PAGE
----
Running a Marathon – It’s Not All Legs

Running a Marathon

Photo courtesy

This year, I started out with a goal of running a marathon (half, full, ultra and everything in between) every month. The first part of the year was more focused on bumping the miles so I could run the Big Basin 50K. The later part of the year was sustaining that with as many 50K’s or marathons as my schedule would allow. I’m a happy-go-lucky mid-pack runner, though every now and then I finish in the top 10%. Running a marathon, I used to think was all legs and there’s some truth to it. But I think it’s more than that.

Running a Marathon

I’ll categorize my runs in four ways. First is the explorative, like when I’m doing a route as part of the Bay Area Trail Running series. This involves charting a route, using Strava to map it out, taking pictures along the way, etc. Second is for fun, which is simply getting out on a trail or going for a run with friends with no pace, time target or training in mind. Third is intervals, which are short focused fast runs as I describe in three ways to increase running stamina. And that brings me to the fourth one, racing.

Once you build up your endurance to run 15 to 20 miles at a comfortable pace, I think two things happen. First your body is obviously conditioned to take on that distance. Second and an important one at that, is you become very aware of the needs of your body. When to push it, when to back off, what and when to eat/drink, what to carry, etc. And this is a never ending learning process that has nothing to do with just your legs.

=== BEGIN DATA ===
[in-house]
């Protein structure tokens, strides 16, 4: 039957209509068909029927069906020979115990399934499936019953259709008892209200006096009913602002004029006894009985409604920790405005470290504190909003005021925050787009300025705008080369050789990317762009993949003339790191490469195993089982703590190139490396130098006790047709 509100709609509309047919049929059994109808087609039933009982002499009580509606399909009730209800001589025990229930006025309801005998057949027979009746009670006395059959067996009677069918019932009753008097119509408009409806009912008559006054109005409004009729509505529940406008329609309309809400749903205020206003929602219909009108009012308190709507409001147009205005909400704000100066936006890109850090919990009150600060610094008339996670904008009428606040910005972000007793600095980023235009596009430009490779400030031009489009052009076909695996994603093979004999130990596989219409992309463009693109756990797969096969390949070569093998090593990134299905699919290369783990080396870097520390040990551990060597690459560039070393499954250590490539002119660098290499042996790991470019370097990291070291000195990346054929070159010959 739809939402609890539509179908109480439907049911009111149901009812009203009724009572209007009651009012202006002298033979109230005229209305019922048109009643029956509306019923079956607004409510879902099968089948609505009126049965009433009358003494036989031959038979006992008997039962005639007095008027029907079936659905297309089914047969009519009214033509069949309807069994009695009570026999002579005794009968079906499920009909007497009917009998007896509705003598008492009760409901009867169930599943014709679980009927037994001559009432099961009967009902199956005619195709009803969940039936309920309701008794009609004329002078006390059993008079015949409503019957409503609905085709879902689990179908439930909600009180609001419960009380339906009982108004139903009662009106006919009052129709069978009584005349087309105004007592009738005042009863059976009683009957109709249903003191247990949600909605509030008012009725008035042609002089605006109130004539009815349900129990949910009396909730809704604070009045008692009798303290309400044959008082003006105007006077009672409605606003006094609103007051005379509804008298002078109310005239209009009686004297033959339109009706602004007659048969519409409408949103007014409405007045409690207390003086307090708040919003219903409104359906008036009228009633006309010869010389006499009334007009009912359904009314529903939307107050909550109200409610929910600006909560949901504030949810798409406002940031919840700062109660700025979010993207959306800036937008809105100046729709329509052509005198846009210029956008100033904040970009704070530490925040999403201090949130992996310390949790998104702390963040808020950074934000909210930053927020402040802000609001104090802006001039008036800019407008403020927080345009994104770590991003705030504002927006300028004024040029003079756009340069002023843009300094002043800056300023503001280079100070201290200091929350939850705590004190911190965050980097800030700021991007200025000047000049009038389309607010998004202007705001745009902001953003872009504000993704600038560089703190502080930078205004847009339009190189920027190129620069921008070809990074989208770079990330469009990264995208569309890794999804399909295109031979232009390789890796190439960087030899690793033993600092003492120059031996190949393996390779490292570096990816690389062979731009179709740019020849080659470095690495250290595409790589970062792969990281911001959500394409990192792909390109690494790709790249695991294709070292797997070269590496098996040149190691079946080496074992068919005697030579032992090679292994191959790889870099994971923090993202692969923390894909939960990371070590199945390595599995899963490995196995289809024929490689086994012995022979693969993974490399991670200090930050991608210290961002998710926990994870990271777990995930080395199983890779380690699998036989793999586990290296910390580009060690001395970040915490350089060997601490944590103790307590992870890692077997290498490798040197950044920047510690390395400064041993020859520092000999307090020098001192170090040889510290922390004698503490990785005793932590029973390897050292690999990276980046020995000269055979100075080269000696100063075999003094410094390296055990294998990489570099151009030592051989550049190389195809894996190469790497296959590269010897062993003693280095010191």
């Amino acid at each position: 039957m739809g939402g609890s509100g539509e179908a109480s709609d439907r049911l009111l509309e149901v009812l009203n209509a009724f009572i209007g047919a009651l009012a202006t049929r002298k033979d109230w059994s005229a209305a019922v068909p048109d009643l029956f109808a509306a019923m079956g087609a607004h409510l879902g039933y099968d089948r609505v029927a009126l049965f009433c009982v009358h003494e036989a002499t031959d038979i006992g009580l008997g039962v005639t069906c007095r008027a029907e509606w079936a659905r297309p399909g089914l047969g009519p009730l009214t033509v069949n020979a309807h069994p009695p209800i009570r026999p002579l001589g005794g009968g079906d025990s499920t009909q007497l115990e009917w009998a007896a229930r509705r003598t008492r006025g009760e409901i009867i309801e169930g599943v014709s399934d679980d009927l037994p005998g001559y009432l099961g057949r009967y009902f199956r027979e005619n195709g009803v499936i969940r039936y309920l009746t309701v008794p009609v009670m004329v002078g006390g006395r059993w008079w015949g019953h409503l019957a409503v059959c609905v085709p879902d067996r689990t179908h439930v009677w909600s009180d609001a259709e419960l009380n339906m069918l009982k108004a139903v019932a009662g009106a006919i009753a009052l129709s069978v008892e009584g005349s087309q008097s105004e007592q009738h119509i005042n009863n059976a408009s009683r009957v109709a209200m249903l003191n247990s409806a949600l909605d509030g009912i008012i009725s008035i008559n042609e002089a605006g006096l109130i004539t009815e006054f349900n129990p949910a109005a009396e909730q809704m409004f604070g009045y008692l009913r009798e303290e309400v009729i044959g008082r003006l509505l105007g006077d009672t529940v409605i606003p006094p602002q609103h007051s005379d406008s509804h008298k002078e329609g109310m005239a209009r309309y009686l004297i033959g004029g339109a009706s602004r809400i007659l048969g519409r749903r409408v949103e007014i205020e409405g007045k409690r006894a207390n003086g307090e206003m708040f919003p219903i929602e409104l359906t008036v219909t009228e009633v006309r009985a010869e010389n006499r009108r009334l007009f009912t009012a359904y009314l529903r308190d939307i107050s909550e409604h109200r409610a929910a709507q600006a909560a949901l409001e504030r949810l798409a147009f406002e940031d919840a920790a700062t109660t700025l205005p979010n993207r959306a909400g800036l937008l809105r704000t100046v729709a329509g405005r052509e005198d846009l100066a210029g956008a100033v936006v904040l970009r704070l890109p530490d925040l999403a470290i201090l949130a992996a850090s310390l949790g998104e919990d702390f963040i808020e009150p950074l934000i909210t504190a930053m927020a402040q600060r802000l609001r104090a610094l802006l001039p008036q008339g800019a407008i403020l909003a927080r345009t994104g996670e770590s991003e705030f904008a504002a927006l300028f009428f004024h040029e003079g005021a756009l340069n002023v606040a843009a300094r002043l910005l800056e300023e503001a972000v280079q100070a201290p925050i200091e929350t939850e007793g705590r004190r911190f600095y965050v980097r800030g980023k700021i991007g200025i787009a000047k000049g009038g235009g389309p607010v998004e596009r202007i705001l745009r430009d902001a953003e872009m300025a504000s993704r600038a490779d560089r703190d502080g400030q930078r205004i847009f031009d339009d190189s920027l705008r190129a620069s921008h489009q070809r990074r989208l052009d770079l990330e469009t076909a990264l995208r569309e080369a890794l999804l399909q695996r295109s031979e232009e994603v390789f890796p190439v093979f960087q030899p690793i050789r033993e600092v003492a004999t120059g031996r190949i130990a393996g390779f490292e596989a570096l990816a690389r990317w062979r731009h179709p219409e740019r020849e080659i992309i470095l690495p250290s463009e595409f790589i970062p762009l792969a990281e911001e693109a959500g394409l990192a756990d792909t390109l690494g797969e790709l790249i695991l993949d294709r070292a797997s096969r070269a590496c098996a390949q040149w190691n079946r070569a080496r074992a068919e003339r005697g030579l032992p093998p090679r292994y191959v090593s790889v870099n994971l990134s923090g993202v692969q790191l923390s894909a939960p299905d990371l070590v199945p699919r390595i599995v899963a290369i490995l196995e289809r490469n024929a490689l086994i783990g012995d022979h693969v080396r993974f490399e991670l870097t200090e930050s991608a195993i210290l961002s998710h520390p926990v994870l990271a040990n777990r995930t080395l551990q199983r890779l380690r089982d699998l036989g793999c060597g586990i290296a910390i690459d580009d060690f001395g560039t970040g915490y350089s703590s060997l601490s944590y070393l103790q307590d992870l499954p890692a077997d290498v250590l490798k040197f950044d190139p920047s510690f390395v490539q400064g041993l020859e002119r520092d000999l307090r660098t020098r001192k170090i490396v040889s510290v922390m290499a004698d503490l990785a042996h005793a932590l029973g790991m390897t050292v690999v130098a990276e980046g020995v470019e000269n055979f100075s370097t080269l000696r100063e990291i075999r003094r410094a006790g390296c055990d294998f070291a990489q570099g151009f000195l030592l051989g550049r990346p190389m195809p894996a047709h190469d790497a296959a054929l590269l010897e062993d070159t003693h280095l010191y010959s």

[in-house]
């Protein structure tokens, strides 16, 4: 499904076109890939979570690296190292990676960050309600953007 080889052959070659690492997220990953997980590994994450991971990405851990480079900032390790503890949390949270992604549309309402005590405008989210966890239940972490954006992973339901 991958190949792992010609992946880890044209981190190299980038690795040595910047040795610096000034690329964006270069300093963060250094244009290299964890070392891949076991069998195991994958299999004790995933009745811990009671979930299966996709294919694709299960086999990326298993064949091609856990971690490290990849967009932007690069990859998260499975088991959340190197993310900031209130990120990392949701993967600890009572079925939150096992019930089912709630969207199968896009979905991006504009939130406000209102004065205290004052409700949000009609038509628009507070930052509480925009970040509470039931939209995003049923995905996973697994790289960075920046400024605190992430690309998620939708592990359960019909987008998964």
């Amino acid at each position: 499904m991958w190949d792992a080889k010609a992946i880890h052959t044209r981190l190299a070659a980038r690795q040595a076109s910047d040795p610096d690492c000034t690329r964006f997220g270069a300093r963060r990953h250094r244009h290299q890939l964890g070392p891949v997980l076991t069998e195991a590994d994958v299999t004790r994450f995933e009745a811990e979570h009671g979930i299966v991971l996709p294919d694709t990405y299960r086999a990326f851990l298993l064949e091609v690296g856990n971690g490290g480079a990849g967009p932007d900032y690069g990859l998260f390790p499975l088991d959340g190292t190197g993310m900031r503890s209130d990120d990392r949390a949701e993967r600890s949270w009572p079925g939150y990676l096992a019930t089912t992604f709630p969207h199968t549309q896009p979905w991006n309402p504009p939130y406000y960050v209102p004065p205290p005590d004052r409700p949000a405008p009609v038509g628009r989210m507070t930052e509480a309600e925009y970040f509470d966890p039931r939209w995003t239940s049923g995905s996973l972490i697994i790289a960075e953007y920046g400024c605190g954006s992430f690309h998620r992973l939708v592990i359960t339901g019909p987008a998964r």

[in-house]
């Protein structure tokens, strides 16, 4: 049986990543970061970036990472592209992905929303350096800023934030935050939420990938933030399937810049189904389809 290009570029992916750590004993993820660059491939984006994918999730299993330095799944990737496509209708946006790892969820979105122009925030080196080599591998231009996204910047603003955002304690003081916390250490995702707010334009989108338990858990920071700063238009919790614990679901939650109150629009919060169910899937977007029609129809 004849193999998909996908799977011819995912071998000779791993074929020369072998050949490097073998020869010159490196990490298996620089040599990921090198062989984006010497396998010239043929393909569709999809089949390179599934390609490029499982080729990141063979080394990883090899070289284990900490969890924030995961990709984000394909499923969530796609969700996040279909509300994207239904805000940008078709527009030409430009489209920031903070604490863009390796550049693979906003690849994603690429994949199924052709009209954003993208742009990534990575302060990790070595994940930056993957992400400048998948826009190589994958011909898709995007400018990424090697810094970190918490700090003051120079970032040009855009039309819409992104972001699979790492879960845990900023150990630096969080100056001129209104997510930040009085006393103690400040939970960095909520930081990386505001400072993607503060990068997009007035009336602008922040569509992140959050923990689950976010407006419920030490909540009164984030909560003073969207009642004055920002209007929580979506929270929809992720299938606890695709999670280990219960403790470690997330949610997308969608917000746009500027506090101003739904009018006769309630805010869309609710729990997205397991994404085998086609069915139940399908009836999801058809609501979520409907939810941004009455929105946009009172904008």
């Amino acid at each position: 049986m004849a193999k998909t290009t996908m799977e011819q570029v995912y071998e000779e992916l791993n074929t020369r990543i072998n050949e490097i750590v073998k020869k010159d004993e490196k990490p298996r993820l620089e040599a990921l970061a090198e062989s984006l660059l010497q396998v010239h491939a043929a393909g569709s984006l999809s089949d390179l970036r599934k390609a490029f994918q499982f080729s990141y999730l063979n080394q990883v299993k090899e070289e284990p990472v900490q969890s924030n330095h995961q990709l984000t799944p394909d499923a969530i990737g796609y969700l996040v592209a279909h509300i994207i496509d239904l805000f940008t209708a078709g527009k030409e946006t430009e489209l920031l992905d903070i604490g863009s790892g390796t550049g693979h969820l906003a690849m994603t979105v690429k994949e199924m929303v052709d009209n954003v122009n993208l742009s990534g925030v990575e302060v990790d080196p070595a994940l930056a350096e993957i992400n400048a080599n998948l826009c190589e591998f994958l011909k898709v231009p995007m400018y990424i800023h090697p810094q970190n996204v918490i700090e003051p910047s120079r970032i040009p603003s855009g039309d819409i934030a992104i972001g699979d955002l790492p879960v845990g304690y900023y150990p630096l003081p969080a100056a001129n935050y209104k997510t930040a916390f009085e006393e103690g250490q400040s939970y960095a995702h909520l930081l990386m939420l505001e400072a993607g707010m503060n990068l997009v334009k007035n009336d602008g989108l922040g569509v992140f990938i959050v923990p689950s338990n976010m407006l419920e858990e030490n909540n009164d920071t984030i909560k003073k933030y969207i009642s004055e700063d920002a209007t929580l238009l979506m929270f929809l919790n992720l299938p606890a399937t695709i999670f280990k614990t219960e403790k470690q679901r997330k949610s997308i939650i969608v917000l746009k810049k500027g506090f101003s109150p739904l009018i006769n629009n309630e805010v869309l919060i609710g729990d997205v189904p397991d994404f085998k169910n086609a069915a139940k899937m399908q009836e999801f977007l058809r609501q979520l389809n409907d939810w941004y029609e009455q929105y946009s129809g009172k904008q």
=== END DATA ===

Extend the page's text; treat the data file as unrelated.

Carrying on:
My wife calls it PRS (pre-race stress), but I do tend to get a little too obsessive before a race. I have a Nathan 20oz hand-held, an Amphipod waist and an SJ Ultra Vest and the choice of what I carry really depends on the elevation profile, location of the aid stations and the weather on the day of the race. Lately, I’ve become very picky about going as light as I can and getting away with it. If I’m running a marathon organized by Inside Trail Racing, for example, I don’t have to carry any Clif Shot Gels or Succeed S Caps, since I know they have ’em at the aid station. I also take the time to make a cheat sheet, a hand-drawn map of aid-stations overlaid on the elevation profile to break the run into shorter segments. I visualize a fair bit and mentally map the climbs to other familiar runs (though this strategy didn’t quite work at the Berkeley Trail Adventure 50K). I know I’m only racing the course and myself, but running a marathon is a personal challenge, to see if I can learn something about myself and to improve a little. And lastly, almost without fail, I write a race report immediately after, trying to remember as much detail as I possibly can. It’s the post-mortem, to assess what, if any, went wrong, lessons learned and things to improve for a subsequent race.

Maybe elite runners don’t have PRS, but for a late-bloomer, mere-mortal, mid-pack runner like me? I find this preparation insanely helpful to get to the finish line in one piece while still smiling. Not to mention how gratifying it is to see the week long strategy play out during the race. Most of the time.

Related blogs that you might like:

Do you obsess over these things in prep for running a marathon? How do you prepare?

[sc:follow_me ]